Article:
BTW, TFB, it is not my intention to single you out personally. I respect your contributions here at OCN - Linux. It's just that this particular comment is common from Gnome Users who have yet to discover what KDE can do, and now, even some KDE v3 users, too. since v4 is a huge leap.
Originally Posted by TFB
You can do the same things really. It's just GNOME uses GTK and KDE uses qt. That doesn't really matter though since you can install qt in GNOME and I'm fairly positive you can use GTK in KDE.
Also, I should say another huge thing is the aesthetics, obviously. KDE is just ugly IMO and their menus just aren't as user friendly as GNOME.
If all one is concerned with is appearances, although KDE does have deeper control but it is also buried a little deeper and harder to find, but ultimately a determined person can make either look very similar, with only a few exceptions. I will let someone else note those exceptions because my money is going to the "engine" before the "rims"
I hated KDE v4 at first. Things I could do like easily create a link to an application, location, or URL on the desktop weren't anywhere near as trivial as they were on v3 and the first releases were like Super Massive Black Holes on resources, especially for the Unholy Three - akonadi, nepomuk, and strigi - the database powered engines of the new Plasma Desktop. At first I couldn't even see why I would want such a thing at any resource expense, let alone at the ridiculously high usage I first saw. I thought the new head of development for KDE had lost his way as well as his mind.
Do any of you remember when Windows 95 introduced HTML driven desktop? It was an annoyance at first but if you bothered to mess with it, you could do more things quicker and new things that had been impossible.
The power of this combination, this total integration into the Desktop that KDE has had the courage to jump (and I do mean jump!
) goes far beyond the miniscule step to HTML. If it had been just a small step it wouldn't have been (and in many cases still is) as hated as it has been. If it couldn't do so much than any other DE it wouldn't need the near doubling of running processes that even with vastly improved memory management still has a much larger footprint. If you wanna go fast or haul heavier loads, there is no substitute for "cubic inches" and Big Blocks eat more "gas". Simple physics. (./Cue TimAllenPowerPigGrunts.mp3)
Even the "simple" Run box is now so integrated that it has a huge configuration page because it can do so much.. Here is a screenie that even at 1280 x 720 can show less than half of the plugins for "Run" and none of the 2nd Tab for UI settings.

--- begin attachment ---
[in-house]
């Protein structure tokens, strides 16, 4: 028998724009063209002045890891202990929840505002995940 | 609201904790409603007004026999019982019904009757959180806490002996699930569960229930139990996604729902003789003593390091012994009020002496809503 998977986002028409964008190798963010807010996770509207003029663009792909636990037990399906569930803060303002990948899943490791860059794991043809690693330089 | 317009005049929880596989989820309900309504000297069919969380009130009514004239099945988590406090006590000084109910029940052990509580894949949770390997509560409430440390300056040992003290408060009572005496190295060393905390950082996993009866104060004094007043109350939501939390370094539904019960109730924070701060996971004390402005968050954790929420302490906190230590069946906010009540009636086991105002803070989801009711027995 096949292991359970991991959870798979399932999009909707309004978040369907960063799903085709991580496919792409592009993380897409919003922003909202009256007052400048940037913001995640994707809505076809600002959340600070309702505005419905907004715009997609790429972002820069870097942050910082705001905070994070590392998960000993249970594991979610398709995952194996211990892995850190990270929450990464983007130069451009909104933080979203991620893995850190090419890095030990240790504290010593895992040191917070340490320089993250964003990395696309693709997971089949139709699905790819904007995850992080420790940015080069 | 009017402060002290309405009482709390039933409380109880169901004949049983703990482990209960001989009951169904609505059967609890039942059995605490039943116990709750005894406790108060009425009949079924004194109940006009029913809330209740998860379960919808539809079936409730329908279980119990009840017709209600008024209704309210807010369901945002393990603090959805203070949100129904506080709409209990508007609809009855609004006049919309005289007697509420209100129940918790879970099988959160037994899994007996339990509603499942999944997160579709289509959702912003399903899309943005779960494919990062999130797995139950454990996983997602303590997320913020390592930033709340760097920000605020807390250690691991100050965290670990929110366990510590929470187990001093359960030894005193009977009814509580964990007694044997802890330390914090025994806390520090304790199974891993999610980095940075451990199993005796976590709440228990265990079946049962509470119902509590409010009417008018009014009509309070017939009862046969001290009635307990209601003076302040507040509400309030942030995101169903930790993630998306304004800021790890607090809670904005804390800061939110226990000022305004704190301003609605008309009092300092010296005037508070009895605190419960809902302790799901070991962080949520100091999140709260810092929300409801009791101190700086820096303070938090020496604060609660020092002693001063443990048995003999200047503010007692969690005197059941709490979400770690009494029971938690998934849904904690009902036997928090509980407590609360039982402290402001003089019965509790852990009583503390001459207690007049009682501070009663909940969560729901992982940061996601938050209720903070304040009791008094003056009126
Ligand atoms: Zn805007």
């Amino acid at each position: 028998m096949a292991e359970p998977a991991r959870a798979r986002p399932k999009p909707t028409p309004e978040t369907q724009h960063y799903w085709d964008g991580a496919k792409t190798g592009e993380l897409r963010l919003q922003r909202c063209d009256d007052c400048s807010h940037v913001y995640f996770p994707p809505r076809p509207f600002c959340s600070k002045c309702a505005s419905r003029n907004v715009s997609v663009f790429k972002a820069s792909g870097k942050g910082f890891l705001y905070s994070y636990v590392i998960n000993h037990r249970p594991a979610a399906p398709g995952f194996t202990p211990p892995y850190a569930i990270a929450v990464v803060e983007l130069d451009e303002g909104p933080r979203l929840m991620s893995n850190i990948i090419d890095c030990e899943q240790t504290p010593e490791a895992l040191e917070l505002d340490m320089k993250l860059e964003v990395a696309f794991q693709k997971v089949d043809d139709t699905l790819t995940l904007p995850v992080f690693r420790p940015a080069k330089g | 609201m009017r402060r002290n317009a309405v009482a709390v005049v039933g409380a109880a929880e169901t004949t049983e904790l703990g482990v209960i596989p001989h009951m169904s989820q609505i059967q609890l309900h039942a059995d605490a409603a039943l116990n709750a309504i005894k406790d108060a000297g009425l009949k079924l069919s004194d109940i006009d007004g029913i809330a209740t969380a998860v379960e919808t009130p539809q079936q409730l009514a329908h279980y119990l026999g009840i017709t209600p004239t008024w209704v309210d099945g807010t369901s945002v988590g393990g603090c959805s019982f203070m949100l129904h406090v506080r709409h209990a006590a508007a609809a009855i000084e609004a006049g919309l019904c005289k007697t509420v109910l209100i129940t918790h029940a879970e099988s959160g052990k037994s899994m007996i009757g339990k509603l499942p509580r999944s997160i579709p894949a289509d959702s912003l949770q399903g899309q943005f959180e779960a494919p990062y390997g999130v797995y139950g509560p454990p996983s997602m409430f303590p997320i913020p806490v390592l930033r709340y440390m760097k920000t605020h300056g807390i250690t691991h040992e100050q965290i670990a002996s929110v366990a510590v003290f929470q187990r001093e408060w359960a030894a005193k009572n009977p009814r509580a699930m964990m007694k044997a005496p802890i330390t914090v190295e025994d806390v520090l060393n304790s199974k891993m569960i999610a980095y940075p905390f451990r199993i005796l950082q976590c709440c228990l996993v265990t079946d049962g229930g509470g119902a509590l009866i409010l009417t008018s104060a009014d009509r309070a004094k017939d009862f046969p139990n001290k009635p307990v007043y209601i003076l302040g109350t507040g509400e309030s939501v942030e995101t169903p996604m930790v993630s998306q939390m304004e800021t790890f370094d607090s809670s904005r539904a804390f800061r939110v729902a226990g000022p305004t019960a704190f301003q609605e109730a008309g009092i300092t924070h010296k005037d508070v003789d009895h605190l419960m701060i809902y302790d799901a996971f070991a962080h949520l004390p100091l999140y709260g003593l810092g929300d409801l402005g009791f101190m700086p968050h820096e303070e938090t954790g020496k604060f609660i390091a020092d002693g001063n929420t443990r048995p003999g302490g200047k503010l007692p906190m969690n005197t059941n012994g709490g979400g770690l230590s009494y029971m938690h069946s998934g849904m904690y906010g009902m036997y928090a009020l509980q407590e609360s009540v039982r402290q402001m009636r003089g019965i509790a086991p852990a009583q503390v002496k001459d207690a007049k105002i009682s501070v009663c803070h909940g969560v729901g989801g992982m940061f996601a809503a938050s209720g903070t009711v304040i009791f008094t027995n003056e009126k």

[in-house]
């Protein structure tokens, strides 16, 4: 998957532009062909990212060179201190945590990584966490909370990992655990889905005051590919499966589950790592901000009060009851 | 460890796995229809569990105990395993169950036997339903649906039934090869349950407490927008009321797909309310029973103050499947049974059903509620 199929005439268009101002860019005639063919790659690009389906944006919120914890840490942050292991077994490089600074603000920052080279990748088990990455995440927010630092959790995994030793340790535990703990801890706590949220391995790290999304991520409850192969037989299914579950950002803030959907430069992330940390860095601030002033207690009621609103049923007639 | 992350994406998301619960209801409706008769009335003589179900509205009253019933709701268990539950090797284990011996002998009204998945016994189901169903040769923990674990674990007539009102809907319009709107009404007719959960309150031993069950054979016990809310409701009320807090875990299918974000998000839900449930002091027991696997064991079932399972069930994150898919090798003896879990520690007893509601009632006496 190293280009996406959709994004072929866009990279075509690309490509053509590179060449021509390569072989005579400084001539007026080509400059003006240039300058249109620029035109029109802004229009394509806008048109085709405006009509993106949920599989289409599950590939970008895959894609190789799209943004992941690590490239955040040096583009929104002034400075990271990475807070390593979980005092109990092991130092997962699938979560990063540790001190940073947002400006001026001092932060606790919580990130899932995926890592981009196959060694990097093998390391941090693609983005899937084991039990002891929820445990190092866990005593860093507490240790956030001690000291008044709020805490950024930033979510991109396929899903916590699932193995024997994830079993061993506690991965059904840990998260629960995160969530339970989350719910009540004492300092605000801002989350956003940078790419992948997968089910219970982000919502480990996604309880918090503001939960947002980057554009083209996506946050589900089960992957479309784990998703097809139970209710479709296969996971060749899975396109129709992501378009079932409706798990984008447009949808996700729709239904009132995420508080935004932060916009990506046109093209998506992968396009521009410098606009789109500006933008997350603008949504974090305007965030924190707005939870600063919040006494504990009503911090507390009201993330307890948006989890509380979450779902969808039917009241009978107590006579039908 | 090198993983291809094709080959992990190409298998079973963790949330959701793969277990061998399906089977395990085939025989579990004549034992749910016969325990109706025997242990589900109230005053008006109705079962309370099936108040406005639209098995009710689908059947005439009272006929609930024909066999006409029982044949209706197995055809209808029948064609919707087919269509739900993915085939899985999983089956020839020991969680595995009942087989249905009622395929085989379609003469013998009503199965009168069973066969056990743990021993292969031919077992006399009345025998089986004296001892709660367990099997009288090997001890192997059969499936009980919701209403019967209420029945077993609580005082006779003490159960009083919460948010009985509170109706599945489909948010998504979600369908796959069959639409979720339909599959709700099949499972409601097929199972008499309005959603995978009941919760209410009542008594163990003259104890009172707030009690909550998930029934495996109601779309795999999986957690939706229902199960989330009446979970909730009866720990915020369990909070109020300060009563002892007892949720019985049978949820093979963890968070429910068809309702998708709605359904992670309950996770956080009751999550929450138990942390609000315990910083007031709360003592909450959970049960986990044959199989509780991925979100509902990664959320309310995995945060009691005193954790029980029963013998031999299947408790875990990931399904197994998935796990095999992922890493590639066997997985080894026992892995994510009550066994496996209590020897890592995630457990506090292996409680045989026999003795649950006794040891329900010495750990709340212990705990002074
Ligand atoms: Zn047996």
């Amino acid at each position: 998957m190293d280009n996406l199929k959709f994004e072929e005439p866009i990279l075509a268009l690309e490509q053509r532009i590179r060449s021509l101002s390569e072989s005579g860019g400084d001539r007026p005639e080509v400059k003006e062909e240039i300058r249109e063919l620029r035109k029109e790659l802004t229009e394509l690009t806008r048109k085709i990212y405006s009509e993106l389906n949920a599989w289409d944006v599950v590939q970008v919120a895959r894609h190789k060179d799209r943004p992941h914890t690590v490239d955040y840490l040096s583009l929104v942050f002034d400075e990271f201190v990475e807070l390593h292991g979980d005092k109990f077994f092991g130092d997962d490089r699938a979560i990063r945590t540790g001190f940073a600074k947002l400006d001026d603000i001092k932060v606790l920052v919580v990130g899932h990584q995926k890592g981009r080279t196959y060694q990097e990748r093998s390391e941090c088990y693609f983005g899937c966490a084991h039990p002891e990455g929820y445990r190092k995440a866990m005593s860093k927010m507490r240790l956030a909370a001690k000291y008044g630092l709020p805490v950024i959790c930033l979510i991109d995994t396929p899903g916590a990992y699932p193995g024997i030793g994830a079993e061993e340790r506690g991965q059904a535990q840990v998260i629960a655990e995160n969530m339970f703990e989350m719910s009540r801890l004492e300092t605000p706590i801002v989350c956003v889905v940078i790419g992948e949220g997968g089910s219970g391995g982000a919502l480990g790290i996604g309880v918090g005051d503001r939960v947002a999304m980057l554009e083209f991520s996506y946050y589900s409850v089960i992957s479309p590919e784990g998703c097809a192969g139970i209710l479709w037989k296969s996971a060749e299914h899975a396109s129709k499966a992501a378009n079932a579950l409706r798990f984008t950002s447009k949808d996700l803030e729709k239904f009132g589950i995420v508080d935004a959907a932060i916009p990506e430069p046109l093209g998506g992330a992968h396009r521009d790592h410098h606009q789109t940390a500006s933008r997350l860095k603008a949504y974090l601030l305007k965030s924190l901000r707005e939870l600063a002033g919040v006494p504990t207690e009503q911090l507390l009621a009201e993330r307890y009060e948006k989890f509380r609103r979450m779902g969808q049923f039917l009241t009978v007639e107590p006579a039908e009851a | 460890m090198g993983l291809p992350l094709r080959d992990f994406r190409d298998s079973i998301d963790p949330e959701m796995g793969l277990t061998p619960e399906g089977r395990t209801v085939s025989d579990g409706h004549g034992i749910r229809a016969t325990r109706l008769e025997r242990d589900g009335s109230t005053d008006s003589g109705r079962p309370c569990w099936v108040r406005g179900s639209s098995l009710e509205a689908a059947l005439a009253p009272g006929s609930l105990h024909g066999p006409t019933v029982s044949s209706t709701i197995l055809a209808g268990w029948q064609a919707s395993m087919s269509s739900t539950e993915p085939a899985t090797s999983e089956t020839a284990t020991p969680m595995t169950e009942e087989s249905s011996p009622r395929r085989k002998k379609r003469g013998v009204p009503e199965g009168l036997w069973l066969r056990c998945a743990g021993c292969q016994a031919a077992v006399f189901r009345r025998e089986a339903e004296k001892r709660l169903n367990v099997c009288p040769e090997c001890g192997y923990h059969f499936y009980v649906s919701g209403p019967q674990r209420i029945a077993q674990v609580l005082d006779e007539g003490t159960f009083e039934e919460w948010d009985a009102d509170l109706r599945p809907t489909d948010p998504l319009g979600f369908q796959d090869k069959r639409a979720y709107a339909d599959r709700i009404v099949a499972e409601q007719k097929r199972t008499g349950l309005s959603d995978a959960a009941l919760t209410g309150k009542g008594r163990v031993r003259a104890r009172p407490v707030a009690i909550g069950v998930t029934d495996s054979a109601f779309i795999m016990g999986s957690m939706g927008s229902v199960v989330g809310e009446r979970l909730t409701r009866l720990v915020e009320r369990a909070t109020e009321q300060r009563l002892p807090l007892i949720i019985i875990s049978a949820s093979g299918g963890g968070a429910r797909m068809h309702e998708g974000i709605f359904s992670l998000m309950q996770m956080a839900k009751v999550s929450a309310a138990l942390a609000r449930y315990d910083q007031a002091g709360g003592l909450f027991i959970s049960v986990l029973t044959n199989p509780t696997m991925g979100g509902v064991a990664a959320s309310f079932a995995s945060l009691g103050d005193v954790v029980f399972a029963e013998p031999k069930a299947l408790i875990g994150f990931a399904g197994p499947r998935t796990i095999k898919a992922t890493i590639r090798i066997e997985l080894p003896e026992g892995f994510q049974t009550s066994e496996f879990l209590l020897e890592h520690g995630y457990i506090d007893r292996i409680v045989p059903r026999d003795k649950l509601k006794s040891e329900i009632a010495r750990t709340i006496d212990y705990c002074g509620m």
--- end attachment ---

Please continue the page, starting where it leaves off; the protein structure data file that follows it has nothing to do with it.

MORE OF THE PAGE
That screenie also shows 3 instances of one single Plasmoid, with which I am slowly going to either eliminate or vastly reduce Conky, since Plasmoids use far less resources to do the same job since they are integrated into the Plasma Desktop engine. Just that one Plasmoid, STDIN, can display any file or the output of any command and not only that it is integrated with Kontact so it can monitor schedules, events, communications, alarms. cron actions..... the list is amazingly long and useful and that's just one Plasmoid! There are nearly a hundred others already and more coming every week.
I don't wish to rave on and come off like some fanatical convert, but every bit of important software has been impacted to some degree by the mobile computing explosion and is trying to do more with less through smooth integration. Those like KDE that embrace that change will grow and likely flourish. Those that don't or can't, I think will fade.
KDE is attempting a sea change that is re-defining what a desktop is and can do. That drastic a quantum leap is by nature, painful since it comes with a serious learning curve. It took me, coming from v3 KDE, over 6 months for the "lights to go on" where I could see where they are headed and if that was any good for me. That is real innovation and represents great risk and courage. I applaud KDE and am really starting to get excited about where it is headed. It is also worthy of note that the support community outstrips any other DE by orders of magnitude. If you need proof, just go to any Linux friendly IRC server like Freenode and see for yourself.
It's easy to install on any Linux but I recommend at least a v4.5.x and give it some time on the first launch because the initial database creation is heavy but soon settles down to tiny updates. Then, be prepared for some pain and very worthwhile gain and it ain;t mere window dressing.